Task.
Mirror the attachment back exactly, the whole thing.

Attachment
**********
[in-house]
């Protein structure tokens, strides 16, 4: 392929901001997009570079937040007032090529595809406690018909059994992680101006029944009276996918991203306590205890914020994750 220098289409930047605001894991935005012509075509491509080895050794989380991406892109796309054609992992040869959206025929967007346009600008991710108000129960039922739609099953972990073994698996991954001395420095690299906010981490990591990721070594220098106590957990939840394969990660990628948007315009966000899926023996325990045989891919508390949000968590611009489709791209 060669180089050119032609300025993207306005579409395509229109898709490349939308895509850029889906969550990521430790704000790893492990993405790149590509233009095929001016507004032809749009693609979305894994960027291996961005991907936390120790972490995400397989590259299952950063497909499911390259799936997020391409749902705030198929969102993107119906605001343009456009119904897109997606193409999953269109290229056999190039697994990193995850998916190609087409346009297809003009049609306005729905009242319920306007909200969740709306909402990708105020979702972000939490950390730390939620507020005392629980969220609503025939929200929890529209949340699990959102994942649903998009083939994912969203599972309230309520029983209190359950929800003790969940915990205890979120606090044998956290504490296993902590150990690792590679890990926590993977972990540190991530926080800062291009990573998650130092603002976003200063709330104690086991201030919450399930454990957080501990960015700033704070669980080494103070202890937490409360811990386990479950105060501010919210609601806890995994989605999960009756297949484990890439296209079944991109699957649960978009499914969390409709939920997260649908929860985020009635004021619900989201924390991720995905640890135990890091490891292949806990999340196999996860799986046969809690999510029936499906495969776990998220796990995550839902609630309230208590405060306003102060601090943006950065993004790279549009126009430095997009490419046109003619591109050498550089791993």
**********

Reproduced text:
[in-house]
């Protein structure tokens, strides 16, 4: 392929901001997009570079937040007032090529595809406690018909059994992680101006029944009276996918991203306590205890914020994750 220098289409930047605001894991935005012509075509491509080895050794989380991406892109796309054609992992040869959206025929967007346009600008991710108000129960039922739609099953972990073994698996991954001395420095690299906010981490990591990721070594220098106590957990939840394969990660990628948007315009966000899926023996325990045989891919508390949000968590611009489709791209 060669180089050119032609300025993207306005579409395509229109898709490349939308895509850029889906969550990521430790704000790893492990993405790149590509233009095929001016507004032809749009693609979305894994960027291996961005991907936390120790972490995400397989590259299952950063497909499911390259799936997020391409749902705030198929969102993107119906605001343009456009119904897109997606193409999953269109290229056999190039697994990193995850998916190609087409346009297809003009049609306005729905009242319920306007909200969740709306909402990708105020979702972000939490950390730390939620507020005392629980969220609503025939929200929890529209949340699990959102994942649903998009083939994912969203599972309230309520029983209190359950929800003790969940915990205890979120606090044998956290504490296993902590150990690792590679890990926590993977972990540190991530926080800062291009990573998650130092603002976003200063709330104690086991201030919450399930454990957080501990960015700033704070669980080494103070202890937490409360811990386990479950105060501010919210609601806890995994989605999960009756297949484990890439296209079944991109699957649960978009499914969390409709939920997260649908929860985020009635004021619900989201924390991720995905640890135990890091490891292949806990999340196999996860799986046969809690999510029936499906495969776990998220796990995550839902609630309230208590405060306003102060601090943006950065993004790279549009126009430095997009490419046109003619591109050498550089791993």